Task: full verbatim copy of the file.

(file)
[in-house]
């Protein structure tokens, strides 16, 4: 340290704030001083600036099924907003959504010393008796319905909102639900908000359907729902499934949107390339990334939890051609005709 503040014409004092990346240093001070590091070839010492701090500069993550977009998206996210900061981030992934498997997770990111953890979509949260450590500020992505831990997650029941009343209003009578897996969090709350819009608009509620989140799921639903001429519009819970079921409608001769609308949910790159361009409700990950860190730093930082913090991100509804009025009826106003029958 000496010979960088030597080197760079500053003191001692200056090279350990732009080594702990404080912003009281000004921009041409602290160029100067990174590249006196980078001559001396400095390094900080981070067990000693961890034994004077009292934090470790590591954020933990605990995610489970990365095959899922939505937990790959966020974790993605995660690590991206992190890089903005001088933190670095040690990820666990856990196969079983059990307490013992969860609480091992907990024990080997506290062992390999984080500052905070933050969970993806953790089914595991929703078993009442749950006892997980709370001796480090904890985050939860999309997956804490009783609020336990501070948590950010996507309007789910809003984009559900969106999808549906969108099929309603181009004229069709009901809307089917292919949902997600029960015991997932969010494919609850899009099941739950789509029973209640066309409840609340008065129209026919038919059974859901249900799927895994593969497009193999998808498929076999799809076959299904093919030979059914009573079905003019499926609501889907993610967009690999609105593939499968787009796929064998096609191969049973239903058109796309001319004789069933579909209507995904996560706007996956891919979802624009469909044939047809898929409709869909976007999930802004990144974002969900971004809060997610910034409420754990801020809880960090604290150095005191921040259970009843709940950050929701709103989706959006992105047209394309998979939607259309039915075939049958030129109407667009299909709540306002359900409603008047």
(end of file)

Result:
[in-house]
């Protein structure tokens, strides 16, 4: 340290704030001083600036099924907003959504010393008796319905909102639900908000359907729902499934949107390339990334939890051609005709 503040014409004092990346240093001070590091070839010492701090500069993550977009998206996210900061981030992934498997997770990111953890979509949260450590500020992505831990997650029941009343209003009578897996969090709350819009608009509620989140799921639903001429519009819970079921409608001769609308949910790159361009409700990950860190730093930082913090991100509804009025009826106003029958 000496010979960088030597080197760079500053003191001692200056090279350990732009080594702990404080912003009281000004921009041409602290160029100067990174590249006196980078001559001396400095390094900080981070067990000693961890034994004077009292934090470790590591954020933990605990995610489970990365095959899922939505937990790959966020974790993605995660690590991206992190890089903005001088933190670095040690990820666990856990196969079983059990307490013992969860609480091992907990024990080997506290062992390999984080500052905070933050969970993806953790089914595991929703078993009442749950006892997980709370001796480090904890985050939860999309997956804490009783609020336990501070948590950010996507309007789910809003984009559900969106999808549906969108099929309603181009004229069709009901809307089917292919949902997600029960015991997932969010494919609850899009099941739950789509029973209640066309409840609340008065129209026919038919059974859901249900799927895994593969497009193999998808498929076999799809076959299904093919030979059914009573079905003019499926609501889907993610967009690999609105593939499968787009796929064998096609191969049973239903058109796309001319004789069933579909209507995904996560706007996956891919979802624009469909044939047809898929409709869909976007999930802004990144974002969900971004809060997610910034409420754990801020809880960090604290150095005191921040259970009843709940950050929701709103989706959006992105047209394309998979939607259309039915075939049958030129109407667009299909709540306002359900409603008047």